|HISTORY OF GEOLOGY|
|Volume 31, Number 2||
Table of Contents
TIME TO THINK OF DENVER - ABSTRACTS NEEDED
RECEPTION FOR STUDENTS AND FRIENDS
REQUEST FOR ASSISTANCE
OTHER NOTES FROM ACROSS THE POND
NOTICE OF INTEREST
MEETINGS OF INTEREST
CALLS FOR NOMINATIONS
2007 DIVISION OFFICERS
TIME TO THINK OF DENVER - ABSTRACTS NEEDED
DENVER GSA 28-31 October 2007 ABSTRACT DEADLINE JULY 10, 2007
Our Division Symposium is:
T147. Exemplars and Exceptions: Using Individual and Group Biography to Understand Critical Issues in the History of Geology. GSA History of Geology Division; GSA Geology and Society Division; History of the Earth Sciences Society [HESS]. Julie R. Newell, Stephen M. Rowland. Biographical studies of individuals, groups, or institutions use the particular to make visible broader patterns such as the development of ideas, the practices of geology, and the cultural or political roles of geology. Oral.
And don't forget the General Discipline session if your paper does not seem to fit into T147. Please use this session to give us updates on your work in progress, a favorite idea you have, or even maybe something new and different.In addition to the two Division sessions, consider submitting an abstract for one of these sessions sponsored by the Hydrogeology and Geoscience Education Divisions:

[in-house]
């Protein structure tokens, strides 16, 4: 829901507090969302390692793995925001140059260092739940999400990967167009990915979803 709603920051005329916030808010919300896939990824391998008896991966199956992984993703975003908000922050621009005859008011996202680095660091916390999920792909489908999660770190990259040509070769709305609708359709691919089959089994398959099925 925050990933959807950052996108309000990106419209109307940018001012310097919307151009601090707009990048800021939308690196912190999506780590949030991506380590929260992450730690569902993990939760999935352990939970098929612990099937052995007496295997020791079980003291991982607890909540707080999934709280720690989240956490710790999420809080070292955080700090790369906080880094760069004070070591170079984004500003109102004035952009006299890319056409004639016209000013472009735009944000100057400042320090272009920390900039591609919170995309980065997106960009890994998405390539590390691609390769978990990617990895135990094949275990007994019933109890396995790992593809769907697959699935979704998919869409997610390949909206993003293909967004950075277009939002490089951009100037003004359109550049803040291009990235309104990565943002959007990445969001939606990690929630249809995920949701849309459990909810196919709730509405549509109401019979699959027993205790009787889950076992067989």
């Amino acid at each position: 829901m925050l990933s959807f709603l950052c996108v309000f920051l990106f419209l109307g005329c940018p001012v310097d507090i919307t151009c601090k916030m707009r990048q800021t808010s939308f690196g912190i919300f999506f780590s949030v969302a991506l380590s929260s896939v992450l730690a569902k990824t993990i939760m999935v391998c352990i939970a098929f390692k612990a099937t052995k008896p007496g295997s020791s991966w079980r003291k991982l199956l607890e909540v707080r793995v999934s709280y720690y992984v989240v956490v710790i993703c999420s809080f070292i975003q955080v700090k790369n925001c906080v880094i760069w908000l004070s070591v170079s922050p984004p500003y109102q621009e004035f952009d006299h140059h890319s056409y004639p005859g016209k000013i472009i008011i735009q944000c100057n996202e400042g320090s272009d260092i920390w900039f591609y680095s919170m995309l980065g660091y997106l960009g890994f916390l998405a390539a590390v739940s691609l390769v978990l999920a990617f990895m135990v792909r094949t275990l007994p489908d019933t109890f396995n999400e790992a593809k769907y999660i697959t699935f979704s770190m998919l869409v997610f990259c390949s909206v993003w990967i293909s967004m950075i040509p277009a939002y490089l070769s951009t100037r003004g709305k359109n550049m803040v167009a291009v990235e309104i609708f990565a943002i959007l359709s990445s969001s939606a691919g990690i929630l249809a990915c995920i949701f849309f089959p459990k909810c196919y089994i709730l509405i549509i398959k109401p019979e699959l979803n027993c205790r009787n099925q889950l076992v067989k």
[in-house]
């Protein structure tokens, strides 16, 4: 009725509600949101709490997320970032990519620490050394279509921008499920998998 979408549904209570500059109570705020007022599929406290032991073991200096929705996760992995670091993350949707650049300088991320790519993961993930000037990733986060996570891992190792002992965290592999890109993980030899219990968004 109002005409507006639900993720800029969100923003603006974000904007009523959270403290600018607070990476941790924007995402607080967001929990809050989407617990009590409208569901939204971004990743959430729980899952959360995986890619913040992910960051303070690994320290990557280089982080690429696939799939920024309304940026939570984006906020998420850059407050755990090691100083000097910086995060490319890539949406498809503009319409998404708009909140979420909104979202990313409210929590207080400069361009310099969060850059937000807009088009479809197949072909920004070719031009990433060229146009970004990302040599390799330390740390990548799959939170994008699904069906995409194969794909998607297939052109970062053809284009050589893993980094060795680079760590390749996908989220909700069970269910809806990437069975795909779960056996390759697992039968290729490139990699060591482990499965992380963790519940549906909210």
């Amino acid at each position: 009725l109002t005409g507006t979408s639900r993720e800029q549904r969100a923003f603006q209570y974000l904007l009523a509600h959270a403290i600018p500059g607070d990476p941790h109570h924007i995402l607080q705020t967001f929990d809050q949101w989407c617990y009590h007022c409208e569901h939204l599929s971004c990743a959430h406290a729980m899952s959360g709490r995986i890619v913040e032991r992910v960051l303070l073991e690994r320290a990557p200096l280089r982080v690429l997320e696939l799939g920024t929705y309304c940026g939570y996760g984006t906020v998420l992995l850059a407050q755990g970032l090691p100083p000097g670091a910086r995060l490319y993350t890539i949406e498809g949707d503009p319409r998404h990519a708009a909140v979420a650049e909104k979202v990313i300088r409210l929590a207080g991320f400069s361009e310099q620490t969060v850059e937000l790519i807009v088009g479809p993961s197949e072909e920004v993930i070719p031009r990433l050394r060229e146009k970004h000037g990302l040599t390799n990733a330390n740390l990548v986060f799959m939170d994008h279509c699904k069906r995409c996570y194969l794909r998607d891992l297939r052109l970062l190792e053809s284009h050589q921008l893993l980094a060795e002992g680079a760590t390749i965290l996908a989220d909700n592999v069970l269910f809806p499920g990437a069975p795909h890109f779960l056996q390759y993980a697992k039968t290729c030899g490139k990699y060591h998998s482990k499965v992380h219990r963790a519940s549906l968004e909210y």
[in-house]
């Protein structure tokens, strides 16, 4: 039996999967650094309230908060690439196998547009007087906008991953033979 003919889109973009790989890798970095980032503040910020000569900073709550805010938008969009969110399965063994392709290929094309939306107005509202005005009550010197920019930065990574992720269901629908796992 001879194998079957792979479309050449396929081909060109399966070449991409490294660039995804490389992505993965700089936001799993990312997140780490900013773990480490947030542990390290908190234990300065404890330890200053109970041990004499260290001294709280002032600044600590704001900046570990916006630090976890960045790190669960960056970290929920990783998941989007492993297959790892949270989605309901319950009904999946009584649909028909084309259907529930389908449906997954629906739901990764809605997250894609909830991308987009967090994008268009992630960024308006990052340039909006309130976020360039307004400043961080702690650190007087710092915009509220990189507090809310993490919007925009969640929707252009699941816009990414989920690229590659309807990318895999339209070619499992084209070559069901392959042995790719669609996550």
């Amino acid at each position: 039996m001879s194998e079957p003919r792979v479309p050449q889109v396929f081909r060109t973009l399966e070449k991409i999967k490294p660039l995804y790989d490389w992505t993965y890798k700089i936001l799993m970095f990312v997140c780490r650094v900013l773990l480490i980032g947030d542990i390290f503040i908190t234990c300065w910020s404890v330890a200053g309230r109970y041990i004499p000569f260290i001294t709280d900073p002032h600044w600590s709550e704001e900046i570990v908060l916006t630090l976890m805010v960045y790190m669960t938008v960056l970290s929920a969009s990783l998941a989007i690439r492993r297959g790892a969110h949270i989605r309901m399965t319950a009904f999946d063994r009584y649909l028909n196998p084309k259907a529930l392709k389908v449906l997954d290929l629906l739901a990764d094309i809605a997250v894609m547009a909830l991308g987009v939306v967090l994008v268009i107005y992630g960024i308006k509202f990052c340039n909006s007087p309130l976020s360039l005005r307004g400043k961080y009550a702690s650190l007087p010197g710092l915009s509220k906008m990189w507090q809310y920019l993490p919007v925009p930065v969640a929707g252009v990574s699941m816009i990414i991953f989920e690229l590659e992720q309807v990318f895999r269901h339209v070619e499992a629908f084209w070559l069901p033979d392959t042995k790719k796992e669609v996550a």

T44. 50 Years of Hydrogeology in the Desert: A Tribute to Mahdi Hantush and his Legacy. GSA Hydrogeology Division. M. Bayani Cardenas, David Boutt. We celebrate Mahdi Hantushs contributions and commemorate the 50th anniversary of the program he chaired in New Mexico. Presentations on aquifer hydraulics, a field pioneered by Hantush, as well as semi-arid zone hydrogeology are welcome. Oral. Hydrogeology; History of Geology; Environmental GeoscienceT133. Innovative Approaches to Injecting Controversial Topics from the History of Geology into Today's Geoscience Education. GSA Geoscience Education Division; GSA Geology and Society Division. James H. Wandersee, Renee M. Clary. Investigates potential and actual impacts on students geology learning resulting from innovative approaches to injecting controversial topics from the history of geology into todays geoscience educationacross all phases: Classroom, laboratory, field, and online. Oral.